New ICES Training Course co-convened by Gary Carvalho: Genomics in Support of Fisheries and Aquaculture.
For the first time, ICES training portfolio offers a course on the design and application of genomics in management and conservation of fisheries and aquaculture.
Published: 27 February 2018
Gary Carvalho, a member of ICES Working Group on Application of Genetics in Fisheries and Aquaculture (WGAGFA) and one of the course instructors, gives an overview of the topic and its importance.
What is the course about?
While it is generally acknowledged that genomics can provide valuable support to the development and implementation of management and conservation strategies, the effective integration of genomic approaches into fisheries and aquaculture management is patchy, sometimes ineffectual, and underdeveloped. Our new course aims to narrow the science - policy divide by focusing on the need to render genomics more responsive and relevant to management needs, as supported by recent conceptual and technical advances and these will be placed within the context of salient policy frameworks.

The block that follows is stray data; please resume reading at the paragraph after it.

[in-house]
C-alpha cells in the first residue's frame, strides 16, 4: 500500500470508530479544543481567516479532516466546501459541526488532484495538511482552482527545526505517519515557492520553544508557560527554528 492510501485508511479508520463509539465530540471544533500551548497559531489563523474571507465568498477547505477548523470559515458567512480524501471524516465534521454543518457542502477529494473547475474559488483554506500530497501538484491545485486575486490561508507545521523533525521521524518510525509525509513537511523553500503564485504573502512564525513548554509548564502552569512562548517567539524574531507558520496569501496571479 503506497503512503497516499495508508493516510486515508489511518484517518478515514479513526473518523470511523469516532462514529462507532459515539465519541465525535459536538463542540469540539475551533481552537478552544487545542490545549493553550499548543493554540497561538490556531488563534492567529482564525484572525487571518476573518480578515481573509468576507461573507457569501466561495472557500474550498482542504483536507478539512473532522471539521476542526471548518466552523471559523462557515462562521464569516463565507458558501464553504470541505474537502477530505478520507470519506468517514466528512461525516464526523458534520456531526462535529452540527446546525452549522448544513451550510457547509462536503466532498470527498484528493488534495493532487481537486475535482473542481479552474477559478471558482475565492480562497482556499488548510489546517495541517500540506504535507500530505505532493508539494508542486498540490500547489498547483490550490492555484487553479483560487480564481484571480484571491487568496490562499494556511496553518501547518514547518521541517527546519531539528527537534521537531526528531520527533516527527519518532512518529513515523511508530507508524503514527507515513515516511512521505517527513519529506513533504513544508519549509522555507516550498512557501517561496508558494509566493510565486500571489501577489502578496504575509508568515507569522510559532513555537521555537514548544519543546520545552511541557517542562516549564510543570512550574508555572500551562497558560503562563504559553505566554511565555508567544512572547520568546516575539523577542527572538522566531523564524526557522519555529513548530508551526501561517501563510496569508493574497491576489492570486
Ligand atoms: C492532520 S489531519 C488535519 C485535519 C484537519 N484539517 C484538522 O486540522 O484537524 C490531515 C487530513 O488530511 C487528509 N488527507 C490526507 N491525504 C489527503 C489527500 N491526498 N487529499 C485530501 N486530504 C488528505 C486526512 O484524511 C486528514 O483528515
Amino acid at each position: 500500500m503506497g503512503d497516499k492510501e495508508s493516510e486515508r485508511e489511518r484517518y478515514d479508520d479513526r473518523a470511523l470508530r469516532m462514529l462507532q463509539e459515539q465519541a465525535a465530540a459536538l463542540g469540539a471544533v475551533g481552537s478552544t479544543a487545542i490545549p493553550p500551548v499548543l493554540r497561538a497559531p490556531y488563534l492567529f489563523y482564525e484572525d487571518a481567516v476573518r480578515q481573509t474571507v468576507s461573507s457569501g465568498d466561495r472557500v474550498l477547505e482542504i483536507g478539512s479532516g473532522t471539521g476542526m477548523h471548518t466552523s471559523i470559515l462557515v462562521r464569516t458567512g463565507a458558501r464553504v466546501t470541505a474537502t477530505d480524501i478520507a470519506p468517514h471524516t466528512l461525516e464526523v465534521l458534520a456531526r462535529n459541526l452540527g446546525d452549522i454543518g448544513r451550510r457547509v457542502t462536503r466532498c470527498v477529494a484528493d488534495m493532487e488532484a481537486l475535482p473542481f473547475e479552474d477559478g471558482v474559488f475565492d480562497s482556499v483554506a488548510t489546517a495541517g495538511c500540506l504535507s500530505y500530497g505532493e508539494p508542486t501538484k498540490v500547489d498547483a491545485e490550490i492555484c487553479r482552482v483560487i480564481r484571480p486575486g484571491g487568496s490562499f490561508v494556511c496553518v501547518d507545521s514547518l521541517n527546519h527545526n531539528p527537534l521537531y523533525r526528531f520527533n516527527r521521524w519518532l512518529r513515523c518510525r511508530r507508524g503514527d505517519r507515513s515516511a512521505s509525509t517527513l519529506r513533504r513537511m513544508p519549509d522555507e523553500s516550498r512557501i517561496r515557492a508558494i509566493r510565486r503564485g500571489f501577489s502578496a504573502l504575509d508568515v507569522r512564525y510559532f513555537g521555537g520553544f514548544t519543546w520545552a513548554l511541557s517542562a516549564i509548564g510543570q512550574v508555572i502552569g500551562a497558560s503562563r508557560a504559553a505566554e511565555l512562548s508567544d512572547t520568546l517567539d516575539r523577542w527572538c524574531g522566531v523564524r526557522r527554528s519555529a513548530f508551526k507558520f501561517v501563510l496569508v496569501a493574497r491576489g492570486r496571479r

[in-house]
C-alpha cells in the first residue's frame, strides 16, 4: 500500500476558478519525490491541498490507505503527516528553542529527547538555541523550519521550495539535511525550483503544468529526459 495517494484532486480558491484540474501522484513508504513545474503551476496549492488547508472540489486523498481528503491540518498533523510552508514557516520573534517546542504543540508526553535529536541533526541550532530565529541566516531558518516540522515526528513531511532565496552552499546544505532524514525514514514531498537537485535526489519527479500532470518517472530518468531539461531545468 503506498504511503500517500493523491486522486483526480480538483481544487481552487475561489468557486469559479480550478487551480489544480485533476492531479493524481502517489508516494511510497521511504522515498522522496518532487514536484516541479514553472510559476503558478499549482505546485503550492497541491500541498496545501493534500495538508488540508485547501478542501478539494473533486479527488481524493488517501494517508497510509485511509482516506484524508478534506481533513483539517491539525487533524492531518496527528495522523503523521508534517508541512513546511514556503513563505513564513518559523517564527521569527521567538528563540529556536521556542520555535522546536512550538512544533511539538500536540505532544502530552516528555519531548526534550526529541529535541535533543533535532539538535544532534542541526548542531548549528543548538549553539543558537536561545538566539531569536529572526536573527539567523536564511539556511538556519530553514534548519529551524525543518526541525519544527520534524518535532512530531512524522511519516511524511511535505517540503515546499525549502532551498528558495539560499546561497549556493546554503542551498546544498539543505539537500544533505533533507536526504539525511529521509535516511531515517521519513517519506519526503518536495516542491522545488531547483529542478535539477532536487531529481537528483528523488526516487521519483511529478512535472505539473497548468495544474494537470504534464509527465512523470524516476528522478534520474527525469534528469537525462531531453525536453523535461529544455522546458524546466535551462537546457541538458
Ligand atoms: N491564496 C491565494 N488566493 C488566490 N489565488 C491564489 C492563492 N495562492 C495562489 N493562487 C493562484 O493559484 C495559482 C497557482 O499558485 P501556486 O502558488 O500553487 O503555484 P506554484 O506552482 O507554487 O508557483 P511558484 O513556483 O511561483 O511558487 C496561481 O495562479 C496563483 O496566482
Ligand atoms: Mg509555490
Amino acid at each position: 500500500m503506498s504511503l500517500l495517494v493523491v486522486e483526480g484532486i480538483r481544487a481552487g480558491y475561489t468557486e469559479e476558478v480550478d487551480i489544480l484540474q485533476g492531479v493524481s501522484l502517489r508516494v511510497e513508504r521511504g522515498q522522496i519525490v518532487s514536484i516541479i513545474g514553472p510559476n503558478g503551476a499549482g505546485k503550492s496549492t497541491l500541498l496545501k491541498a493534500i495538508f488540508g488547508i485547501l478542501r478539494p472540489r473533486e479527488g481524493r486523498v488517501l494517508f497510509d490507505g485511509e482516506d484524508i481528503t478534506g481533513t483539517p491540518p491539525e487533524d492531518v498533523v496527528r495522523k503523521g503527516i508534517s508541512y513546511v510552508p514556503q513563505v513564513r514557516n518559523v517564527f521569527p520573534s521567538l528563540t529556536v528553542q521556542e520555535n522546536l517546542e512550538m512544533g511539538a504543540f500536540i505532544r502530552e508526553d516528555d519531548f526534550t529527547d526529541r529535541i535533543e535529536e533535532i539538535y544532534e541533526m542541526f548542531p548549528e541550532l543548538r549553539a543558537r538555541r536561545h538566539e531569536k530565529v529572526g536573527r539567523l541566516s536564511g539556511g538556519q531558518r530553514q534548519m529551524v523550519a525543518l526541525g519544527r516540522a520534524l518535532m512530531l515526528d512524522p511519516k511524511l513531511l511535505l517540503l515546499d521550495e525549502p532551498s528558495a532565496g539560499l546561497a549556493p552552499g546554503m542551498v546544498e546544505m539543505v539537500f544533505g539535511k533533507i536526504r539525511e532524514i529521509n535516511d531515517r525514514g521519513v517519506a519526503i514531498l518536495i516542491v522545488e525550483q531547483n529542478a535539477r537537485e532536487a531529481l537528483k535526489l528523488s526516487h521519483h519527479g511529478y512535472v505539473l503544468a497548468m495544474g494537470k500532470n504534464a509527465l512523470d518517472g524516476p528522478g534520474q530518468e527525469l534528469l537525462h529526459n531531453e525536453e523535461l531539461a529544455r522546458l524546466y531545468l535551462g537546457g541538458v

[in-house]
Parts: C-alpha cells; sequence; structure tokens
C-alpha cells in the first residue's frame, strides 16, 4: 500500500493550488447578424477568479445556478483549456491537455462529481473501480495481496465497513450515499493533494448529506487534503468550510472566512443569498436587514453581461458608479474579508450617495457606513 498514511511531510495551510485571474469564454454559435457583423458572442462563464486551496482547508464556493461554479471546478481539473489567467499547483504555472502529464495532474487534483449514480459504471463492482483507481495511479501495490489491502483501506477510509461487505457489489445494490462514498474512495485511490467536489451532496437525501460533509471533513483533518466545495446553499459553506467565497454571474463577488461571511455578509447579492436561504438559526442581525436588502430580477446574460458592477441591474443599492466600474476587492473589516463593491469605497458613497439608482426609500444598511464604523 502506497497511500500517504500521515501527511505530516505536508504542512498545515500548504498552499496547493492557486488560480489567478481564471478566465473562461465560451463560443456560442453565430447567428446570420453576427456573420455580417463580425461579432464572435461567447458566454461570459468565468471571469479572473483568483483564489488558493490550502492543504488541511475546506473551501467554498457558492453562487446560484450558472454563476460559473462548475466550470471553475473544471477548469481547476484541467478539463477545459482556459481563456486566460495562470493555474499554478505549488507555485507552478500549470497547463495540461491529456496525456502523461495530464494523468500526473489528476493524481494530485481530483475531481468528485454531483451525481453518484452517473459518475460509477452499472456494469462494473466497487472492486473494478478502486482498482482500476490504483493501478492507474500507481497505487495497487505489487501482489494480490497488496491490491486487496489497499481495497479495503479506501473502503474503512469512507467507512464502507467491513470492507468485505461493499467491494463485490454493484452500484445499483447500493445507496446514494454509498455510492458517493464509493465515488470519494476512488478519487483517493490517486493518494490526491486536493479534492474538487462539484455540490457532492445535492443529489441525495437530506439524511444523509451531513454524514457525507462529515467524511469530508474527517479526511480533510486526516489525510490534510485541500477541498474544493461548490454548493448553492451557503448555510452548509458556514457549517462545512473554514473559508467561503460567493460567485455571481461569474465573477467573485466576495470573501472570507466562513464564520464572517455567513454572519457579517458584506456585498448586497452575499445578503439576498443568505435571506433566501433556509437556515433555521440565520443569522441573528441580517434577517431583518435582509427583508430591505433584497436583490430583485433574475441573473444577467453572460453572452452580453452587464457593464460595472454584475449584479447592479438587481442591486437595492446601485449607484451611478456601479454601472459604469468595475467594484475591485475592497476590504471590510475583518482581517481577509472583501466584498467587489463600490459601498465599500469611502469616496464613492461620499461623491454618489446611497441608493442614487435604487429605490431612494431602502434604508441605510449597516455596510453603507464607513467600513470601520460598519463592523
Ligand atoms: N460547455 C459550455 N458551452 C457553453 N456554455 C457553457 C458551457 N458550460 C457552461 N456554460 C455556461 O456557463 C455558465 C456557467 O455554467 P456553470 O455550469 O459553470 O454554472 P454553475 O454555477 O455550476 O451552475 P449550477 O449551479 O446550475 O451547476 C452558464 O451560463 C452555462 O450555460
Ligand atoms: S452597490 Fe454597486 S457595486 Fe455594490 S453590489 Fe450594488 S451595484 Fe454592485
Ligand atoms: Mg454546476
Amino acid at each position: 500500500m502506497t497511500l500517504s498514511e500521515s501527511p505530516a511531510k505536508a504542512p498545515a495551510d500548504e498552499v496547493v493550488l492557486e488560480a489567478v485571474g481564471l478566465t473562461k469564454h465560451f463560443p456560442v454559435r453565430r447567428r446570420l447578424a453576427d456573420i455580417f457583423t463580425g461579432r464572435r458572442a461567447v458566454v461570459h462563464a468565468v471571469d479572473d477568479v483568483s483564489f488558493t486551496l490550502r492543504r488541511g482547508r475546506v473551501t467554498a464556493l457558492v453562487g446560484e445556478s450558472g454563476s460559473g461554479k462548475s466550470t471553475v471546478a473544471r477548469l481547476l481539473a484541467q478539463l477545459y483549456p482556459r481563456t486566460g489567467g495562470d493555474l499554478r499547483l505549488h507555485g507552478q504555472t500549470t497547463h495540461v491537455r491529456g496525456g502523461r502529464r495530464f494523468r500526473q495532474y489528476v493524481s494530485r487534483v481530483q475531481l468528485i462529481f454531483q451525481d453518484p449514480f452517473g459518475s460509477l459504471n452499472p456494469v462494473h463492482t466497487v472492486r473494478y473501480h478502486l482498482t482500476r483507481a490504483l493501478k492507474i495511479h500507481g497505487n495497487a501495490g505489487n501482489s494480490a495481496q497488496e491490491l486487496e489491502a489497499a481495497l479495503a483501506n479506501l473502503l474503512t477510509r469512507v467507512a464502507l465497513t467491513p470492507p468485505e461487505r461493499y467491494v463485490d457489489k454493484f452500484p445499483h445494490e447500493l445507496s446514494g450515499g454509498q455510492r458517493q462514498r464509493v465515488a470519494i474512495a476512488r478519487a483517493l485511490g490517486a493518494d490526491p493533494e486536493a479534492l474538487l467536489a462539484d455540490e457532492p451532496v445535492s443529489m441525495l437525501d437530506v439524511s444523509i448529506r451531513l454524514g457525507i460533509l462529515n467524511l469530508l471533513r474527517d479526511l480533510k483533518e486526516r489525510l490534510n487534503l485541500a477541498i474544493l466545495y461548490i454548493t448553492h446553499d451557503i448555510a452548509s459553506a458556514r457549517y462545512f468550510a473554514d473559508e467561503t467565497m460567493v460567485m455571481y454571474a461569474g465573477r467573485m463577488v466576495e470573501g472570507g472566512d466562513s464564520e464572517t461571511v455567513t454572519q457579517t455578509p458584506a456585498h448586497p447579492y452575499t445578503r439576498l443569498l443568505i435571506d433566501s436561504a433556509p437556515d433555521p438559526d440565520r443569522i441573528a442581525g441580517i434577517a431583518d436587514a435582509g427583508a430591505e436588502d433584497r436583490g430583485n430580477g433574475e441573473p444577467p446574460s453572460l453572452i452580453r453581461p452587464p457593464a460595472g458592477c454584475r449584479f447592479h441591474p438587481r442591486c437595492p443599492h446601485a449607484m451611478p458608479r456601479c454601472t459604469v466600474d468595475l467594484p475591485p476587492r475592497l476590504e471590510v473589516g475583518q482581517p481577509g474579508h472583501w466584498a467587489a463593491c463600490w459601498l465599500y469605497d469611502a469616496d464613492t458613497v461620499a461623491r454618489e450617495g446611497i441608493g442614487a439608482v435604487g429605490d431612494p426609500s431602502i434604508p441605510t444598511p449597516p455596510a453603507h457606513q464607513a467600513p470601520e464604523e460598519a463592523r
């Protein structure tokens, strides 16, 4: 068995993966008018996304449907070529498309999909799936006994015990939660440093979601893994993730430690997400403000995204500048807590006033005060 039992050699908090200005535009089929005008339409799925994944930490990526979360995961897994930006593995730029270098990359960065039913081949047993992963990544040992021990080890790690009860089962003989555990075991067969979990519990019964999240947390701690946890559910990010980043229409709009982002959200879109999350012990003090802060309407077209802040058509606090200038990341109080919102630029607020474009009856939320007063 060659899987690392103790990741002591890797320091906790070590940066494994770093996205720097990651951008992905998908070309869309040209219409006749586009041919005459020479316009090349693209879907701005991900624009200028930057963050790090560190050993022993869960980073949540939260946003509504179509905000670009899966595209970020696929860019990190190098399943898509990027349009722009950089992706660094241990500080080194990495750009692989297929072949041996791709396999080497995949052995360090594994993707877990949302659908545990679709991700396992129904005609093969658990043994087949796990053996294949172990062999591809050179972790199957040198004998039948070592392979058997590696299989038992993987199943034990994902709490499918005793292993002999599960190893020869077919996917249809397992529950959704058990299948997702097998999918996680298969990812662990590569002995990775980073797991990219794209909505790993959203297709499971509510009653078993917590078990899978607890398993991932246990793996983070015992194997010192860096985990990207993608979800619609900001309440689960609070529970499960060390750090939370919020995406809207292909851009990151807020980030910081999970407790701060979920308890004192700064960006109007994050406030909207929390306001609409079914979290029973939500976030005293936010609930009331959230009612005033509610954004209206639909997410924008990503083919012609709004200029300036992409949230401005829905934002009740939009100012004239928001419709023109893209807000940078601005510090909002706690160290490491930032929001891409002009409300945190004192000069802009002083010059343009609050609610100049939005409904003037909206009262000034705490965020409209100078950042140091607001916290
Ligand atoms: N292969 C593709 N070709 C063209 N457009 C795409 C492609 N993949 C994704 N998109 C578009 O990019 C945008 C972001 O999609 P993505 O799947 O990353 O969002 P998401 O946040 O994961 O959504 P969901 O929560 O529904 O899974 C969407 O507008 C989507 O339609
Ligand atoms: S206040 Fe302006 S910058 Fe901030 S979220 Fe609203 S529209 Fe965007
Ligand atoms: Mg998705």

Why is this course important?
Acquiring skills in the field of genomics and evolutionary thinking is increasingly important for both practical and strategic reasons. Practically, the application of genomics is especially amenable to high-throughput analysis, standardization of global databases, and increased cost-effectiveness, as well as integration with existing approaches in management, such as population and oceanographic modelling, demographic data, and use of tagging and satellite-based monitoring.
Strategically, the close association and interdependence of shifts in the abundance and distribution of aquatic resources (quantitative change) and genetic structure (qualitative change) means that core fisheries data such as population size, distribution of age classes, dispersal, and recruitment, will in many cases be population or stock-specific. Capturing such heterogeneity, and promoting linkages between existing management and biologically defined units, is central to our efforts in both predicting as well as conserving aquatic species and communities in the face of environmental change.
Who should participate?
The course is designed primarily for those who do not have genetics/genomics as their main line of work; people with a keen interest in genomics but with little or no expertise in genomic theory or methodology, and limited experience of how and when to apply such principles and tools to management issues. Students, fisheries/aquaculture scientists, fisheries/aquaculture managers, and stakeholders involved in fisheries and aquaculture management and policy decision-making are all encouraged to participate.
The course takes place 26–28 June in Ispra, Italy, with five instructors. Read the course descrption and register online.
Publication date: 5 March 2018